Monday, December 30, 2013

TOP 10: Films of 2013

     The year is nearly to a close, with 2014 right around the corner. Here are the top 10 best films of 2013.


Friday, December 27, 2013

What Could Make The Secret Life of Walter Mitty Better

The Secret Life of Walter Mitty is a strange film. At one moment it's a drama, then another moment it's a hardcore adventure. Comedy tries to break through, but it becomes stale and the film is left on Stiller's shoulders. Every movie has it's flaws. What could make The Secret Life of Walter Mitty Better?

SPOILER WARNING!


The Wolf of Wall Street: Movie Review

The Wolf of Wall Street is an extravaganza of corruption, greed, lust, power, cocaine, Quaalude's, nudity, directing and acting. A nonstop comedy about one man's quest for Wall Street domination and, of course, money. This film doesn't settle for weak performances or poor dialogue. Everything rolls together perfectly all the way up to the final shot.


Tuesday, December 24, 2013

The Secret Life of Walter Mitty: Movie Review

   Walter Mitty might bolster strong ideas, but these ideas are too big and too many for the film to keep its feet on the ground. Two films meshed into one.


Monday, December 23, 2013

TOP 10: Worst Films of 2013

    There are certain movies this year that I've not seen due to their critical bashing, i.e. After Earth. However, there were many horrible films this year. Some underwhelmed me, some made me wan't to scream, and some were just a little too much. Here are the top 10 worst films of 2013.

1.   The Lone Ranger

I was looking forward to this film. Starring Johnny Depp and Armie Hammer and being a western, it seemed like a good fit for me. Instead, the characters were unlikable and the movie wasn't the Lone Ranger's movie, it was Tonto's. The western aspect was ignored and the view towards the Native Americans was racist. The story was horribly written. It felt like the writers took two days to write the script and didn't care to polished it. Grade: F

"Depp, you're rich and can have any role you want. Me, on the other hand. Well, I just made a big mistake!"

2.   A Good Day To Die Hard

The Die Hard film franchise has finally died. It began its downfall with Live Free Die Hard and has just plummeted down the fan base. It's because Bruce Willis is getting old and the studio is looking for replacements, but they can't find a suitable actor to replace Willis. You notice that Willis is bored out of his mind the entire film and Jai Courtney can't act. Better luck next time. The story was poorly written and the dialogue, crummy. Let's take the story back to the good old days. Give us a memorable villain and a fun, witty action hero. I feel we don't get those nowadays. Grade: F

Father and son at last! I wonder what happened to Samuel L. Jackson's character. Any thoughts?

3.   The Host

No one remembered this film. That's how bad it was. Only reason I remember this, was because after the film I went and had great sushi. No one knew how to act. This film tried to feed off the popularity of the Twilight franchise, because only the readers of Stephanie Meyer books would know about this catastrophe. Pacing was off and the dialogue was nails-on-a-chalkboard. Grade: F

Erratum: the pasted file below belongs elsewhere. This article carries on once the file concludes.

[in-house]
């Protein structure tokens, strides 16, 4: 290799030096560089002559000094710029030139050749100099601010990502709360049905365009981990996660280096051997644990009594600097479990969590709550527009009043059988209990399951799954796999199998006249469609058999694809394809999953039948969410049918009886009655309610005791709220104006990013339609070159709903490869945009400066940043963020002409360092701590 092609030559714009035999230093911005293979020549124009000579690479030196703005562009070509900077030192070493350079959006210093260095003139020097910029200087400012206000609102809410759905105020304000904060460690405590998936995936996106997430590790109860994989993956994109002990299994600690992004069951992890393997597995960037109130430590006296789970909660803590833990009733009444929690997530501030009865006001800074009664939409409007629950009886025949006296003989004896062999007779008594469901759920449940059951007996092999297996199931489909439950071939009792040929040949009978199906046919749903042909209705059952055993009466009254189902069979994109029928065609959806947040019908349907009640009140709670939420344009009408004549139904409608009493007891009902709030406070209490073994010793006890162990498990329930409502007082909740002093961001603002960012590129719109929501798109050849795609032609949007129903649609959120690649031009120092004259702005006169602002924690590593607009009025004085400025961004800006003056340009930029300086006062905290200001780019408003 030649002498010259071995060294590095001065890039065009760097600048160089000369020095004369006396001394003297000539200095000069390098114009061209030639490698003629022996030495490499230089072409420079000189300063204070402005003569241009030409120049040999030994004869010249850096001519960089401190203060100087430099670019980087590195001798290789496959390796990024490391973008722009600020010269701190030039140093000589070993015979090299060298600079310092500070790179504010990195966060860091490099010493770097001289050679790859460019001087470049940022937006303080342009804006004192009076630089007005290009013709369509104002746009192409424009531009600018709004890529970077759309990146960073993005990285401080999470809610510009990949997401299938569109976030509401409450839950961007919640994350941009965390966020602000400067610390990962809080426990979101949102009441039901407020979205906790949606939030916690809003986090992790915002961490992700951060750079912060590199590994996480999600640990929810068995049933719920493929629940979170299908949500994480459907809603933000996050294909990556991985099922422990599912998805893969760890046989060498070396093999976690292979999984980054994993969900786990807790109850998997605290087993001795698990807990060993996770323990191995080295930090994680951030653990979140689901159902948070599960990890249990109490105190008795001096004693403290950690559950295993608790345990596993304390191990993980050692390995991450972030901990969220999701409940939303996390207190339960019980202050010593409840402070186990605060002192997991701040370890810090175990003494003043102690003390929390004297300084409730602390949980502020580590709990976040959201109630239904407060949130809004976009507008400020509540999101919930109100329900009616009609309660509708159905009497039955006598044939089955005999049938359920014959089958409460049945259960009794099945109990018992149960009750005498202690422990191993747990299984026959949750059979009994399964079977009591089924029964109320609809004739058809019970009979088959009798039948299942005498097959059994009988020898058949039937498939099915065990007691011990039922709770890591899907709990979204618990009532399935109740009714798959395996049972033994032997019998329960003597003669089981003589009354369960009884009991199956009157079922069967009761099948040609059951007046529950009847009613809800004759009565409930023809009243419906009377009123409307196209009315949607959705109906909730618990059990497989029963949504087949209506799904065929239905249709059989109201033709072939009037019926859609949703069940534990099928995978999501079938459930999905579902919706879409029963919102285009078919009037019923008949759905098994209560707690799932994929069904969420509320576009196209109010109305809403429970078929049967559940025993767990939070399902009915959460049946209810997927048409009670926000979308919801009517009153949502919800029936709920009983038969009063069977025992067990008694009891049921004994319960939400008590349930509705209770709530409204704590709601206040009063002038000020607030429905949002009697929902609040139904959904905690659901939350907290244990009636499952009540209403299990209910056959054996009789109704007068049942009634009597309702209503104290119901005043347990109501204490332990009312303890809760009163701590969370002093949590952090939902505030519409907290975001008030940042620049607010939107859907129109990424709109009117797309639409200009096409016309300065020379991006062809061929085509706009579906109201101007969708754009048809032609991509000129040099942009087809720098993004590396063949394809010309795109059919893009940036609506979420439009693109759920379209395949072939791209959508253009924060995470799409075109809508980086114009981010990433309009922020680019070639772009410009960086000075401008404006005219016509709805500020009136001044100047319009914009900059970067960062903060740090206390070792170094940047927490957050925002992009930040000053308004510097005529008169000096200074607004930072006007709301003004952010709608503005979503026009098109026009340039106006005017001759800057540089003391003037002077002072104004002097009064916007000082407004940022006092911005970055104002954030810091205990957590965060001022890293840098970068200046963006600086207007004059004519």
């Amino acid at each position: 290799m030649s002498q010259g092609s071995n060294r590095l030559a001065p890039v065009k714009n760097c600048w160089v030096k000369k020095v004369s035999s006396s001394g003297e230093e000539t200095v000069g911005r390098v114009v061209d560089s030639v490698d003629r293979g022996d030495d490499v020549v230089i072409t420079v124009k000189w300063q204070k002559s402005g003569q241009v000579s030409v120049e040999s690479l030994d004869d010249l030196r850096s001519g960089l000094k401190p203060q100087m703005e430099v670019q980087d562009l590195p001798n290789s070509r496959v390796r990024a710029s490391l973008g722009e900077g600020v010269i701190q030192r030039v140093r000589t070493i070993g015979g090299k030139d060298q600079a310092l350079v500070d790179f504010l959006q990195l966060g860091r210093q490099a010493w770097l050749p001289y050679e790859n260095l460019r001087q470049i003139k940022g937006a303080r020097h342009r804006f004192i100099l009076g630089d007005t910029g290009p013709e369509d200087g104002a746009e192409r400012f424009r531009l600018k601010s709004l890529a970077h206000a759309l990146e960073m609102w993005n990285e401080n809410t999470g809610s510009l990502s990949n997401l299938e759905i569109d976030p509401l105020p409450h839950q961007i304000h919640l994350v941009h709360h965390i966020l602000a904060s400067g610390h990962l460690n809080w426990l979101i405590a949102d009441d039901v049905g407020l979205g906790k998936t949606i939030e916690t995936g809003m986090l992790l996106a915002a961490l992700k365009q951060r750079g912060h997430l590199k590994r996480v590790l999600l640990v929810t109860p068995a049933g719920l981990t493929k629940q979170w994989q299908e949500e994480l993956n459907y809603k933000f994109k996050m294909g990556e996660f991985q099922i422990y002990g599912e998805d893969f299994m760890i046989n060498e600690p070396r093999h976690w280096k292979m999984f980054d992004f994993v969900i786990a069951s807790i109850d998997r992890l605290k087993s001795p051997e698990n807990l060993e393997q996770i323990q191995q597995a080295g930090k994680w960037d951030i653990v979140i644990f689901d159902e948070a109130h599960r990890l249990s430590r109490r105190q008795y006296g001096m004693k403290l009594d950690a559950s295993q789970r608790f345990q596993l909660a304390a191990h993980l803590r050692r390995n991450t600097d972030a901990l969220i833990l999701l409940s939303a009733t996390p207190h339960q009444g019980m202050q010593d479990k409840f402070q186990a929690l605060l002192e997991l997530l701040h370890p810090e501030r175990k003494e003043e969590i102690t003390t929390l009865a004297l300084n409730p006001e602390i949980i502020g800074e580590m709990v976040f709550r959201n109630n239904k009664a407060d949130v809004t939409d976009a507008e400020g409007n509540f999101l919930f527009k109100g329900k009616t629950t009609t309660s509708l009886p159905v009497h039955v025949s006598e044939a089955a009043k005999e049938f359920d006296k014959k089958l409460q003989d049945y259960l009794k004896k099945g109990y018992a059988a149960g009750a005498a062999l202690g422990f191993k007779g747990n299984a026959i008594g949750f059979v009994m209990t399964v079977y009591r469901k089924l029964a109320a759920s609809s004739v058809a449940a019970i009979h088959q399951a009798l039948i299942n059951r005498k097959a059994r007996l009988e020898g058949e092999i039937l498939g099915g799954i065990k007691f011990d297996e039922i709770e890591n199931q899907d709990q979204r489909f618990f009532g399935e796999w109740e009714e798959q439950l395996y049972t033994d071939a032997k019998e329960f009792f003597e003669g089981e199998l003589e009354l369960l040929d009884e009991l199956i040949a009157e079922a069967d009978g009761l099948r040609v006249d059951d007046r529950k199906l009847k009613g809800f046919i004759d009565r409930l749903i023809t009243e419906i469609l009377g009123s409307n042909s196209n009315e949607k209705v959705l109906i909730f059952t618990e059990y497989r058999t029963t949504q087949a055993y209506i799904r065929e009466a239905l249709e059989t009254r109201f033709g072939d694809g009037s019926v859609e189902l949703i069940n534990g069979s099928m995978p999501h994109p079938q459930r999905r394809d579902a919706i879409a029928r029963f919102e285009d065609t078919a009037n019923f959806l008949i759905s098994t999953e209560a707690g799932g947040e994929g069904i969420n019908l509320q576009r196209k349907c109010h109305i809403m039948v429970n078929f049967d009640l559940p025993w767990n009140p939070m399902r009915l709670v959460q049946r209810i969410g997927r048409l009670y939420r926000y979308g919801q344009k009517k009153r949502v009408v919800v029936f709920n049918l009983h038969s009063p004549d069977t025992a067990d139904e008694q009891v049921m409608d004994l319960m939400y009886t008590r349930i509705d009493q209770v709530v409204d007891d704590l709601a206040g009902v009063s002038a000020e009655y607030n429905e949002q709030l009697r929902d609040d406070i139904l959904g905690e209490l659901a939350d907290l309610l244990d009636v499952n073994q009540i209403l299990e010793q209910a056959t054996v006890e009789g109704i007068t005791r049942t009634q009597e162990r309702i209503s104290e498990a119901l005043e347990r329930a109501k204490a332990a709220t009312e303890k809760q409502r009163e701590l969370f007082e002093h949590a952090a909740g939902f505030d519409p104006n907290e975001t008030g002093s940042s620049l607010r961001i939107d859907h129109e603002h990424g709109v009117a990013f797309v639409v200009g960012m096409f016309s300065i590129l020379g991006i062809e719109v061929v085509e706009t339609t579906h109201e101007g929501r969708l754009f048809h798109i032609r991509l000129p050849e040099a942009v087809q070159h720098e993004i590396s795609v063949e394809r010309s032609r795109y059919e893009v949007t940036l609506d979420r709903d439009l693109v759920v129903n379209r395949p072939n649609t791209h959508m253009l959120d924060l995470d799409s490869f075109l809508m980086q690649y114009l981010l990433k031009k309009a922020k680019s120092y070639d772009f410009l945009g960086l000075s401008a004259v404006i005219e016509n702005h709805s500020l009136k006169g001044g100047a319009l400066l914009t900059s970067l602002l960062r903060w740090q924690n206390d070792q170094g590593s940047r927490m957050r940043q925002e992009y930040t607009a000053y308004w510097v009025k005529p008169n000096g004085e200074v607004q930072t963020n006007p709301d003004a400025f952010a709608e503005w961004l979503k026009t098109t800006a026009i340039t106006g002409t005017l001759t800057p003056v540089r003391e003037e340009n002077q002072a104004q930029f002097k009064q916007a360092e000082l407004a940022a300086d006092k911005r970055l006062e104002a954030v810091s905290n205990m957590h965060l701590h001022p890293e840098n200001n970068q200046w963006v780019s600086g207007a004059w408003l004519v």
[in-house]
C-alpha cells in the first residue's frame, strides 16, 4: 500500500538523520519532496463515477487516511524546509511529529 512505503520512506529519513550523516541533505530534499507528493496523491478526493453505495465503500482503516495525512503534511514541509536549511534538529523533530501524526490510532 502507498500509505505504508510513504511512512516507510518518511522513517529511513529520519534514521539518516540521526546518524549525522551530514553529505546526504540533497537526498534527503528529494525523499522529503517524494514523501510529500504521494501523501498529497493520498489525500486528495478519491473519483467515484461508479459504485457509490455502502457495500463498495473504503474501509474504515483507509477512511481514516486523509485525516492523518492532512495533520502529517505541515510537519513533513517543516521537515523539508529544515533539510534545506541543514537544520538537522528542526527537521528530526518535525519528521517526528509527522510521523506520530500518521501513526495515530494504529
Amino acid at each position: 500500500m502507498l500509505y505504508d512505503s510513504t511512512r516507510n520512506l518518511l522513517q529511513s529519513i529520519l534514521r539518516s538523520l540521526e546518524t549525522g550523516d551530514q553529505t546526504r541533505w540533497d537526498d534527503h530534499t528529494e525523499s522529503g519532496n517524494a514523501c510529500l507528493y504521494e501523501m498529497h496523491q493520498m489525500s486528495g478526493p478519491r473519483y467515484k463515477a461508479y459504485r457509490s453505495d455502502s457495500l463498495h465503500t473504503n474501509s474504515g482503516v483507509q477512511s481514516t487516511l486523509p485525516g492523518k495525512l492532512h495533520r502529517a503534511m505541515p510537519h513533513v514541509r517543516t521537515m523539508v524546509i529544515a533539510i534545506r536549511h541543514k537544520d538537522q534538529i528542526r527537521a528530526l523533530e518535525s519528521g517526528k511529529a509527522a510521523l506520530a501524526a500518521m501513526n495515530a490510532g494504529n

Choose to not see this movie. Like, never see it. 

4.   World War Z 

Why make a PG-13 zombie movie? The story was surprisingly boring, and the action sequences underwhelmed. It also seemed that the screenwriters had no clue what to write about. They read the book and decided to make an entirely different film, finding out that letting Brad Pitt go to one city and that city being destroyed by zombies could work three or four more times. It was annoying to get the same repeated situation over and over. And, the Pepsi product placement was phenomenally the best ass-hole move any company made this year. What made this film great? Give me your argument. I dare you. Grade: D

Mmm! Product Placement

5.   Oldboy

Yep. This was made. The upside is, it won't be remembered. The downside is, I actually had to watch this film. The chemistry of the actors, the acting, the story, the special effects, the action, were all horrible. Nothing blended together and it felt like Spike Lee tried too hard to deviate from the original film. All the excitement and grandeur was lost. Grade: D

"Stop! Hammer time!"

6.  White House Down

Here's another film that disappointed me. I had just got done watching Olympus Has Fallen, and decided to give this film a try. To say the least, it was not as exciting. This film trades story and action for cheap jokes and special effects. In a year with two White House invasion films, this one faltered in story telling, action, and acting.  Grade: D

'Merica!

7.  Charlie Countryman

This film just had too many story problems. The writer crammed every idea into this small film, and it became overwhelming. It was an acid trip, a love story, a mafia tale, and it was all over the place. No one gave a damn on their performances. There were some subplots that never developed and the film ended quickly. Grade: D+

"I can act. I promise I can."

8.   Movie 43

This film had its moments, but as I watched it I was wondering why any of these actors would embarrass themselves. Halle Berry stuffing hot sauce up her vagina, a naked iBabe (like an iPod except life-sized hot woman), and balls on the chin. The film had a serious undertone about the qualities, the sacrifices, and how hard it is to make it in Hollywood, but it was all lost on goofiness and bad jokes. Grade: D+